The eclipse at our house, with a poetical digression

August 23, 2017 at 4:22 pm (Art, Local interest (Baltimore-Washington), Poetry)

We were forewarned that in central Maryland, the eclipse would not be total. We weren’t expecting much, and frankly we didn’t get much. That’s not to say we didn’t try. And the sun was, in fact, shining – a happenstance not at all dependable here in the Old Line State.

We didn’t have  the special glasses and so did not gaze directly at the phenomenon. We were able to see this indicator, though, as the light penetrating through the leaves of the tree in our  front yard provided a sort of pin hole camera effect:

You will no doubt be impressed by the delicately calibrated scientific instrument that we also made use of:

At any rate, here was the sun once again, yesterday morning, being normal in our backyard:

Being of a literary turn of mind (and an incorrigible English major from way back),, I wish to cite three poetical allusions. The first is famous:

But, soft! what light through yonder window breaks?
It is the east, and Juliet is the sun.

Oh, thanks to thee, Shakespeare, for having words of beauty and meaning for every occasion.

And  then there’s John Donne, who in his poem “The Sun Rising”, is not praising the sun but chastising it. (Imagine scolding the sun! But then, lovers can  be a pretty cheeky lot):

Busy old fool, unruly sun,
Why dost thou thus,
Through windows, and through curtains call on us?
Must to thy motions lovers’ seasons run?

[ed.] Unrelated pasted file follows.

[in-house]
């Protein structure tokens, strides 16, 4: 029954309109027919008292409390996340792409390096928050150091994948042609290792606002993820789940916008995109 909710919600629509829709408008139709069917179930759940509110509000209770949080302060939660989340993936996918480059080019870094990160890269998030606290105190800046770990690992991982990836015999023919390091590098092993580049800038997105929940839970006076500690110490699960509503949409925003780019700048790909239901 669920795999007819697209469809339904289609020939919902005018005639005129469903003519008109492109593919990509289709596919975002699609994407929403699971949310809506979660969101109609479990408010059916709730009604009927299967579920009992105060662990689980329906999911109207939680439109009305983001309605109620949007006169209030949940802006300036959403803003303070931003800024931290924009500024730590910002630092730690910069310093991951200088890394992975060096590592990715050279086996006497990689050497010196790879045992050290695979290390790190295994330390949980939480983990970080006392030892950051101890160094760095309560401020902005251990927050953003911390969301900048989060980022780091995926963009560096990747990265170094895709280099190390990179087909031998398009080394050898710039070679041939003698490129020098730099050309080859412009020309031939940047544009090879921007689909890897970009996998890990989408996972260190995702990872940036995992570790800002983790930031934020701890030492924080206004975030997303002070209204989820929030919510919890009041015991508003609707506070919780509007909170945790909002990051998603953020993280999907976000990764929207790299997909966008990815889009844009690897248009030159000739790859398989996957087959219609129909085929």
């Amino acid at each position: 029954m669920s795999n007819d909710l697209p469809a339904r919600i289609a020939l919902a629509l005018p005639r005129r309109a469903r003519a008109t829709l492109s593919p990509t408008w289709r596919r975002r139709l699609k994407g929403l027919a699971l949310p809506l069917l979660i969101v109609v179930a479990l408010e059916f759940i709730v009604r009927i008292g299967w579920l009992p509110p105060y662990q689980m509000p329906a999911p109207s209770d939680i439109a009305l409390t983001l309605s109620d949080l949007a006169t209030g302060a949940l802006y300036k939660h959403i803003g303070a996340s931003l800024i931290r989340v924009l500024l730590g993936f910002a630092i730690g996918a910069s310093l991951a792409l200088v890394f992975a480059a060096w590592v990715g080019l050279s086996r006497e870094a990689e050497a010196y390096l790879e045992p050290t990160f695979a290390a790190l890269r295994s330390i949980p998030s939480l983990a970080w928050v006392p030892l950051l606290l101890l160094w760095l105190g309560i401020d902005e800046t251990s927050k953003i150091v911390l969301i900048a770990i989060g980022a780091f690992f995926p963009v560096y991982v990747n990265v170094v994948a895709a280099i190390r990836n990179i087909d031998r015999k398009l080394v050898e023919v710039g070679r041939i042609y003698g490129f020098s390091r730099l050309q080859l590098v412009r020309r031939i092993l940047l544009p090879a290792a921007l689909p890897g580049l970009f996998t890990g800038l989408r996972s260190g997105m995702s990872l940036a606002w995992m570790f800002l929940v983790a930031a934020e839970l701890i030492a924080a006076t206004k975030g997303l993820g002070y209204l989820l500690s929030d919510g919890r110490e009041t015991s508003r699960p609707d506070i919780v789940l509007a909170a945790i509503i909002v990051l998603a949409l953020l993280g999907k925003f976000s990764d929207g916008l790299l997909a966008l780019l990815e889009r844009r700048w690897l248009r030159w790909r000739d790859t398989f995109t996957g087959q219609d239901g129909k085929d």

Saucy pedantic wretch, go chide
Late school boys and sour prentices,
Go tell court huntsmen that the king will ride,
Call country ants to harvest offices,
Love, all alike, no season knows nor clime,
Nor hours, days, months, which are the rags of time.

Thy beams, so reverend and strong
Why shouldst thou think?
I could eclipse and cloud them with a wink,
But that I would not lose her sight so long;
If her eyes have not blinded thine,
Look, and tomorrow late, tell me,
Whether both th’ Indias of spice and mine
Be where thou leftst them, or lie here with me.
Ask for those kings whom thou saw’st yesterday,
And thou shalt hear, All here in one bed lay.

She’s all states, and all princes, I,
Nothing else is.
Princes do but play us; compared to this,
All honor’s mimic, all wealth alchemy.
Thou, sun, art half as happy as we,
In that the world’s contracted thus.
Thine age asks ease, and since thy duties be
To warm the world, that’s done in warming us.
Shine here to us, and thou art everywhere;
This bed thy center is, these walls, thy sphere.

Finally there is W.H. Auden’s meditation on the sad fate of the too-audacious Icarus (and by implication the rest of us, sooner or later). This poem, titled “Musee des Beaux Arts,” was inspired by Auden’s viewing of Breughel’s Landscape with the Fall of Icarus:

About suffering they were never wrong,
The old Masters: how well they understood
Its human position: how it takes place
While someone else is eating or opening a window or just walking dully along;
How, when the aged are reverently, passionately waiting
For the miraculous birth, there always must be
Children who did not specially want it to happen, skating
On a pond at the edge of the wood:
They never forgot
That even the dreadful martyrdom must run its course
Anyhow in a corner, some untidy spot
Where the dogs go on with their doggy life and the torturer’s horse
Scratches its innocent behind on a tree.

In Breughel’s Icarus, for instance: how everything turns away
Quite leisurely from the disaster; the ploughman may
Have heard the splash, the forsaken cry,
But for him it was not an important failure; the sun shone
As it had to on the white legs disappearing into the green
Water, and the expensive delicate ship that must have seen
Something amazing, a boy falling out of the sky,
Had somewhere to get to and sailed calmly on.

 

Landscape with the Fall of Icarus, c.1555 (oil on canvas) by Bruegel, Pieter the Elder (c.1525-69) [Click to enlarge]

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